Actually I can’t finish the article at the moment, it’s too convoluted. Somebody used you to further the mainstream silliness about targeting Tether because it was a shady outfit rather than because there are Chinese fingers in it.

    A completely separate issue/ as for “I consider the whole space a writhing mass of fraud”.

    Bitcoin and most coins are, strictly speaking, ridiculous scammy frauds. But the concept of monetizing people’s labor in a decentralized way is huge. Anybody can create a corporation which could become more powerful than any country, simply by making a coin that incentivizes whatever it is they are promoting.

    You could look at Numerai which incentivizes data scientists to create algorithms for a hedge fund. It’s a primitive coin but if you combine that concept with the old Huntercoin or Motocoin or Neucoin you have something which would be a super corporation beyond anything which has existed yet.

    The fly in the ointment though is public key cryptography which will be exposed as a fraud eventually.

    Sorry for plugging up the comments section, again, but I believe you have a naive view of how journalism is subverted by hidden group actors as opposed to wealthy ones. In the articles that I have glanced at there is very strong support for things which may not be fact based but which further a very narrow interest, and my suspicion is that it is probably the result of individuals from some group influencing your work. I could be wrong, just my best guess.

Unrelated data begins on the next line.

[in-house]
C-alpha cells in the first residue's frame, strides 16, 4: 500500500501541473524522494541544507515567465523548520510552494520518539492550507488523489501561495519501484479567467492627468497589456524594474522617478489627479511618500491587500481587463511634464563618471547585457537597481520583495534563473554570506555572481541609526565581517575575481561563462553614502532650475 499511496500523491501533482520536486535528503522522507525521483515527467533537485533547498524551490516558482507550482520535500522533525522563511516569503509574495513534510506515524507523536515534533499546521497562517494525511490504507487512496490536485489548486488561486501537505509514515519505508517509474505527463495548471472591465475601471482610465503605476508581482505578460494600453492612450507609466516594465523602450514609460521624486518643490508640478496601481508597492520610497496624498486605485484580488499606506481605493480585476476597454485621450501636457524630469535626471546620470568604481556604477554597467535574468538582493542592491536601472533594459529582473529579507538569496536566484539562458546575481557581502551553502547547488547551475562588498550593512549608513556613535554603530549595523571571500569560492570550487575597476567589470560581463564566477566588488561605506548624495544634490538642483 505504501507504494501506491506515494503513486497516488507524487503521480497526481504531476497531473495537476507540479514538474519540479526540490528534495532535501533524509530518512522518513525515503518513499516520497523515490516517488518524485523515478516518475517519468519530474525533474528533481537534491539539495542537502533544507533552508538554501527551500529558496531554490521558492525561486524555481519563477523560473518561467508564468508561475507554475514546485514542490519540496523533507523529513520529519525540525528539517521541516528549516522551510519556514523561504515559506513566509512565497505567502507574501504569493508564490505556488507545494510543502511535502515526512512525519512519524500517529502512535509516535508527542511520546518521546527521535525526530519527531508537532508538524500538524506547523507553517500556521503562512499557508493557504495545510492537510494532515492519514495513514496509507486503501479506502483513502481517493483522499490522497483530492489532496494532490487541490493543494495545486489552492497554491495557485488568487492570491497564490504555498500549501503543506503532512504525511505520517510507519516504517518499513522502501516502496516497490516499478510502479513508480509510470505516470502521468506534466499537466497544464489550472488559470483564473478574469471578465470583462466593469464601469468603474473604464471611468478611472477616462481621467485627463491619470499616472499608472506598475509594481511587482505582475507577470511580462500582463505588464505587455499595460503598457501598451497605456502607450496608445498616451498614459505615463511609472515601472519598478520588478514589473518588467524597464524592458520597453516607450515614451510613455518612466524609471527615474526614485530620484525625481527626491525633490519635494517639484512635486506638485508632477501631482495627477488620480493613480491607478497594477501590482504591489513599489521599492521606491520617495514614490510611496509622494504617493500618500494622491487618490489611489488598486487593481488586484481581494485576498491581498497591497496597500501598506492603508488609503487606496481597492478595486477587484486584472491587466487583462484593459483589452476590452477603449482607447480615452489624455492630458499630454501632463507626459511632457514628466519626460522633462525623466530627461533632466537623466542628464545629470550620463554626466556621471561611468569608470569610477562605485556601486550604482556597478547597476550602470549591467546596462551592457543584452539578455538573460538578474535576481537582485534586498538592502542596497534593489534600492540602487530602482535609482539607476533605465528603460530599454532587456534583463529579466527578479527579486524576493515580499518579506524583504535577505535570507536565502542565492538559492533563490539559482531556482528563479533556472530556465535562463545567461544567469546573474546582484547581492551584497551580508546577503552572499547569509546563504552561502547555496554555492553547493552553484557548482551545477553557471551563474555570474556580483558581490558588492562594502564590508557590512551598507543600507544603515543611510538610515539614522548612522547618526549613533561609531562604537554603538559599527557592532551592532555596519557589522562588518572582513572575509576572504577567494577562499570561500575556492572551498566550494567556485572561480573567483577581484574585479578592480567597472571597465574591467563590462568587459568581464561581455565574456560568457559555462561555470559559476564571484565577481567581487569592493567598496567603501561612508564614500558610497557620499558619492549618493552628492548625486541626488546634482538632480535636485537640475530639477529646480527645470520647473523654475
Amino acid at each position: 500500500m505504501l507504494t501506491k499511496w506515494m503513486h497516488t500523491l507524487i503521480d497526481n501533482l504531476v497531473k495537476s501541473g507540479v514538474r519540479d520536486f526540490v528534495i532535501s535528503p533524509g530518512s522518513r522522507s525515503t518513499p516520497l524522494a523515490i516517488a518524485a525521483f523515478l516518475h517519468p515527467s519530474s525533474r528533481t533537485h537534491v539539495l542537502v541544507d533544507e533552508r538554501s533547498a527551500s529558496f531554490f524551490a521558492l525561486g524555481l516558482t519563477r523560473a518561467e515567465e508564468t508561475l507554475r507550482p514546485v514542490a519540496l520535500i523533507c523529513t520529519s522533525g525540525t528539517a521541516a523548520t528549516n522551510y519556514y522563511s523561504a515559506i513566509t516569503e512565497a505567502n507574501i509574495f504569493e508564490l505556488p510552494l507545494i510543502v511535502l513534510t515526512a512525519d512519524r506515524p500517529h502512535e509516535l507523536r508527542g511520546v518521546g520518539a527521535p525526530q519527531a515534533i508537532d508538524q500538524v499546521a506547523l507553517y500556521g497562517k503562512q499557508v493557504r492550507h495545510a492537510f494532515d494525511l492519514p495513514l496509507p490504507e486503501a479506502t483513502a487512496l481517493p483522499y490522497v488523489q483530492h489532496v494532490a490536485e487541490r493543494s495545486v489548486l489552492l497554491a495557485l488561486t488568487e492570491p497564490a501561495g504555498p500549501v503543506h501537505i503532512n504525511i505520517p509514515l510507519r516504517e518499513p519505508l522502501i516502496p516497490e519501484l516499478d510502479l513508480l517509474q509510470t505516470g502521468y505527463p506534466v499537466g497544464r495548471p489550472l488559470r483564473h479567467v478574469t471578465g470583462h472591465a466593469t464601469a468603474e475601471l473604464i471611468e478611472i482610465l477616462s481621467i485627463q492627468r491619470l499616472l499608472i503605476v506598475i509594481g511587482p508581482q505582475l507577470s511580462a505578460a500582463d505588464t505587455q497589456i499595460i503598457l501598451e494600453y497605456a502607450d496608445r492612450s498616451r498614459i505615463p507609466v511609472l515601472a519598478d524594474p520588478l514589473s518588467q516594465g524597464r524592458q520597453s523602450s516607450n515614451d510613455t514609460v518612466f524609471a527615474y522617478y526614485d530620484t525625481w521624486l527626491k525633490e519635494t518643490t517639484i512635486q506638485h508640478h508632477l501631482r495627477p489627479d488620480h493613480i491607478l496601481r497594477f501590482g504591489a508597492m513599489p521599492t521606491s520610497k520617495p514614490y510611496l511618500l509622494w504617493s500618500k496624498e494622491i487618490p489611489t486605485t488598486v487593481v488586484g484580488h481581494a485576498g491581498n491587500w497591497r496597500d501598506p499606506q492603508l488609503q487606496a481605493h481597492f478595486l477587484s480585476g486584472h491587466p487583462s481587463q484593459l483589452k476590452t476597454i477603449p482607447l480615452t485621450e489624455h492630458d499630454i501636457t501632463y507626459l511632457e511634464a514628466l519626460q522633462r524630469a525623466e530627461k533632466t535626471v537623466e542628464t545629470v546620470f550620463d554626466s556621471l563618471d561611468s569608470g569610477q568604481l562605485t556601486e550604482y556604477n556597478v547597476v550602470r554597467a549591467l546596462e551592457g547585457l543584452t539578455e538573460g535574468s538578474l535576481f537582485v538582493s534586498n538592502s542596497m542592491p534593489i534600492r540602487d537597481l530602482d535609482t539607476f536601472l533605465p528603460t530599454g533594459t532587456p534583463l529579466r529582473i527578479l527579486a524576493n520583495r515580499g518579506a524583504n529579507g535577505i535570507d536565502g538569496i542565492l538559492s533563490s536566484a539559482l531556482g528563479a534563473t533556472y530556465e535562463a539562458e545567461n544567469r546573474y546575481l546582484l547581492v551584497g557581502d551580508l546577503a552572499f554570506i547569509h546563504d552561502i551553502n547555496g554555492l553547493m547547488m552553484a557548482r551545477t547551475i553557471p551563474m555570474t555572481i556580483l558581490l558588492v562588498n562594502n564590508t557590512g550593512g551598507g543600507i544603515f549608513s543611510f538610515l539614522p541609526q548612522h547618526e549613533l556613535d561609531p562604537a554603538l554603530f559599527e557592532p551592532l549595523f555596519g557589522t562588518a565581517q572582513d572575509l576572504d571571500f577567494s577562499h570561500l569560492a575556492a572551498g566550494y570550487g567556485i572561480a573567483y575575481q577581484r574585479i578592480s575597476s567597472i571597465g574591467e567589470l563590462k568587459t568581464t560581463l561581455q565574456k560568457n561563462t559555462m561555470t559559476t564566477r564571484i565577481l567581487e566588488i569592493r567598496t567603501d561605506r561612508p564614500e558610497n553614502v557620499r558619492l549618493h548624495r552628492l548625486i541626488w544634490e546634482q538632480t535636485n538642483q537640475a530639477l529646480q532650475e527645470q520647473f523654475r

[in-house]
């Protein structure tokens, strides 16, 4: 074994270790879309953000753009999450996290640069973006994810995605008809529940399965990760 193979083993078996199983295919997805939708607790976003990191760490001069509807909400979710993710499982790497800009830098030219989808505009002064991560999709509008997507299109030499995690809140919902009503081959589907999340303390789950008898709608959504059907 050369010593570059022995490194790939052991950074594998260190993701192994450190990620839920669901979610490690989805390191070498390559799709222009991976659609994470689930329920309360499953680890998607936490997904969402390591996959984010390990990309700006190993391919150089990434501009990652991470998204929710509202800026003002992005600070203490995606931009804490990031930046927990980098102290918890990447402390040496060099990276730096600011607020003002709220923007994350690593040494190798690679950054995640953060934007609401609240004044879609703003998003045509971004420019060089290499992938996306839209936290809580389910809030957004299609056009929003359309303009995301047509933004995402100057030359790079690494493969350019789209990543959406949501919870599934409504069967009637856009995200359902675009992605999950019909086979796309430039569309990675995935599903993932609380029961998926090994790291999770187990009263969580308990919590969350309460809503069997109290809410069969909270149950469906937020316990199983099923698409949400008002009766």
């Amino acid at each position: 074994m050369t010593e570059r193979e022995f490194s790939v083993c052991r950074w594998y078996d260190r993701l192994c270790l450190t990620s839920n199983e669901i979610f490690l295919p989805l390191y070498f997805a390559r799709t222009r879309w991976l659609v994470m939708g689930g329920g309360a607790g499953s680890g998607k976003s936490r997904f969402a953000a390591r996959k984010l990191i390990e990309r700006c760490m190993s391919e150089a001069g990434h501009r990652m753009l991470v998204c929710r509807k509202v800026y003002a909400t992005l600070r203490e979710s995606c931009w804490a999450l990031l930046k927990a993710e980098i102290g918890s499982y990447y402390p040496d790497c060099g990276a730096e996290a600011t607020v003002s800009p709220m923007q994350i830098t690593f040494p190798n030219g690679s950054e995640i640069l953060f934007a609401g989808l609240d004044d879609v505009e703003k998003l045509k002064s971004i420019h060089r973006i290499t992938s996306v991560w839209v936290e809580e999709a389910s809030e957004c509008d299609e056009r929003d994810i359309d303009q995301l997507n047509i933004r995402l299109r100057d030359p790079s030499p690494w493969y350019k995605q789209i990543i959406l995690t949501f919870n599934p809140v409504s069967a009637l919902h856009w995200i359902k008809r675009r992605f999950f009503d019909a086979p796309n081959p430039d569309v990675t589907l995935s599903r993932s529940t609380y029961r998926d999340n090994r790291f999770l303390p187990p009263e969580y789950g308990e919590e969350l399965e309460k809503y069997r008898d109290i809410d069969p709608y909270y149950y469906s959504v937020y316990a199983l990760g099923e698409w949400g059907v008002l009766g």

7. @Walter, I appreciate your input but my worldview differs significantly enough from yours that I don’t think there’s much to be gained from responding in detail.

  8. Thanks for your politeness. One last thing and I will stop.

    Do you do freelance work? I have been trying to get public interest in a legal case in Utah, but because of my writing style / whatever, cannot get an analytical person to look at the evidence and give an opinion publicly, a sort of ‘celebrity’ endorsement.

    I paid one false confession expert to look at the confession in the case and he provided an opinion, which is useful.

    At the moment I do not have a lot of funds available but I would be willing to pay a reasonable amount. I do have quite a bit of material on the case including a lot of material that was not seen by the jury and public.

    I’m not interested in paying somebody to say that my website is horrendous or that my writing shows signs of pathological mental illness. I will pay though for a simple analysis of the actual evidence.

    The case involves the murder of a young Burmese girl in Salt Lake City named Hser Ner Moo. I have no connection to anybody involved, as far as I know.

    If you are interested could you give me a ballpark price? Either way, thanks for considering it and good luck.

  9. Hi Armin, Don’t have any updates as far as new reporting, but I can tell you that there are a number of documentaries about MH370 that will come out this year; it will be interesting to see if they clarify matters or just muddy the waters further.